While it may just be a gimmick to draw attention to the effort, you have to admit it’s impressive that the iPad 2 has been in stores less than a week and already the tablet has been used to shoot a music video.
Steve Jobs is a very powerful man. With a single word, he has been known to lay waste to inferior products and technologies.
Okay, maybe that's not true. Look at Windows, it's been around for ages and Steve hasn't exactly been quiet about how much better the Mac OS is to Windows. Still, that hasn't stopped people from blaming Jobs for the demise of, well, just about anything.
One of the more popular iPad-only apps on the App Store is developer algoriddim’s djay (lower caps are theirs!), a $19.99 app offering pretty much a full DJ experience on your tablet. Now, the developer has whipped out their shrink ray and is now offering a small-screen version for the iPhone and iPod touch.
Rocker Jon Bon Jovi may be off the mark when blaming Apple CEO Steve Jobs for destroying the music industry, but it appears that the executive and his team have done a good job of killing another rival, as a new report claims Microsoft will be abandoning their Zune media player.
AirPlay is one of the sweetest updates ever to grace iOS. Simple and elegant, AirPlay makes it a one-tap snap to share and stream video, audio, or photo content residing on your iOS device, Apple TV, or third-party AirPlay compatible device.
As great as AirPlay is, you can make it even better by tweaking it to suit your individual needs. To make sure that you're getting the maximum amount of awesome out of AirPlay possible, we've put together this quick list of tips on how to tweak your hardware and AirPlay-compatible content to make your AirPlay experience just that much better.
The second GarageBand was released for iPad, I scooped it up like ice cream at an ice cream scooping competition. I dropped all work-related responsibilities and decided to write a jam, maybe something that would finally get J-beebz or Yeezy to notice me. This is my story.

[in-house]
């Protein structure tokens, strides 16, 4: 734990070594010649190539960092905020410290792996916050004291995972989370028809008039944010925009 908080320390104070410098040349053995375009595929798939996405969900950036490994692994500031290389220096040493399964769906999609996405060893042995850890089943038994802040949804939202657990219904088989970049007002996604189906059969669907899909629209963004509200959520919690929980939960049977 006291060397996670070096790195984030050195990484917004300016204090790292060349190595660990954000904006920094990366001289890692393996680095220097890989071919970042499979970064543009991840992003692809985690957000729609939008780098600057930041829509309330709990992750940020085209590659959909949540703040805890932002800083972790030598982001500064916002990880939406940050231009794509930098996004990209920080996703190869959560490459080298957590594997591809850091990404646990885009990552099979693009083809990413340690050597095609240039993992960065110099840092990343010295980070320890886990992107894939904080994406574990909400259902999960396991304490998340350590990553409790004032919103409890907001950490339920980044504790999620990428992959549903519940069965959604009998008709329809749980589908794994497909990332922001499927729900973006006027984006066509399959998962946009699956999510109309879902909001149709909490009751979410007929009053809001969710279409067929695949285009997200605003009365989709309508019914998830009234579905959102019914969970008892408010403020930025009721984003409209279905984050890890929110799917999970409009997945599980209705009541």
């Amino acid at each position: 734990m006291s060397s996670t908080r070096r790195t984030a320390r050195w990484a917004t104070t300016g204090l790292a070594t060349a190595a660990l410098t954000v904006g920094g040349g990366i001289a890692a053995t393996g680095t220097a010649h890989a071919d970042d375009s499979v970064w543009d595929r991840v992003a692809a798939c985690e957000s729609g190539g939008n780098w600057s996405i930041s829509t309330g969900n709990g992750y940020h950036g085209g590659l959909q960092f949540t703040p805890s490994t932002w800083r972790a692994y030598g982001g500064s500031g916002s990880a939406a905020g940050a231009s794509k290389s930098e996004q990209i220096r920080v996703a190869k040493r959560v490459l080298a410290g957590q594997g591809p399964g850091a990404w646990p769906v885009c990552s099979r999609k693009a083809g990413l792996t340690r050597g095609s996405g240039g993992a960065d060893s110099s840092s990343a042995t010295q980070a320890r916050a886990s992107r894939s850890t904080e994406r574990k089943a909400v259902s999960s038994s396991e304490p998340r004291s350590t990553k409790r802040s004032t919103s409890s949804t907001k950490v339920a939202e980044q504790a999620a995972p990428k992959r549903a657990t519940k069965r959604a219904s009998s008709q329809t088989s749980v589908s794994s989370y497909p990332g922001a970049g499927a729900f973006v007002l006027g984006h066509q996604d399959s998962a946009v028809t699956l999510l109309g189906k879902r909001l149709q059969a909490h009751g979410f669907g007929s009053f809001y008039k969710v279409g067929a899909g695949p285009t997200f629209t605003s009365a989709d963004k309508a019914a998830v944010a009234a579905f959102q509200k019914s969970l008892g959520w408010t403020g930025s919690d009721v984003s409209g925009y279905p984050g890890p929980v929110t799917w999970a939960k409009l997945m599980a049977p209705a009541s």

It's a fact: as your iTunes collection gets bigger, the amount of free space on your drive gets smaller. Sure, you could stuff your computer's internal drive to the gills with as much media as you can jam in there, but as Macs require a reasonable chunk of drive real estate to keep on puttering along in a trouble-free fashion, we'd advise against this storage strategy. What to do? You could buy a larger internal drive for a little more breathing room. You could bite a bullet and delete a few thousand files from your enormous collection of music, movies and television shows, but that's a pretty extreme fix. If neither of these solutions appeal to you, how about transferring part of your iTunes library to a spare external drive that you've got laying around? Yeah, that's the ticket! Here's how to do it.
Increasingly popular and super-awesome social music streaming service Rdio announced today the release of their newly updated Mac app, hot on the heels of a revamped iPhone app. The app is free to download, though you need to have a paid subscription to Rdio to take proper advantage of it.
Apple, along with a number of other digital music retailers, are reportedly working with music labels to offer higher quality music recordings for sale, according to executives involved in the process.
So maybe you love Mac OS X, but for whatever reason you can’t bring yourself to buy an iPhone and instead have chosen a Windows Phone 7 device. Now, you can merge those two worlds in one unlikely place: the Mac App Store.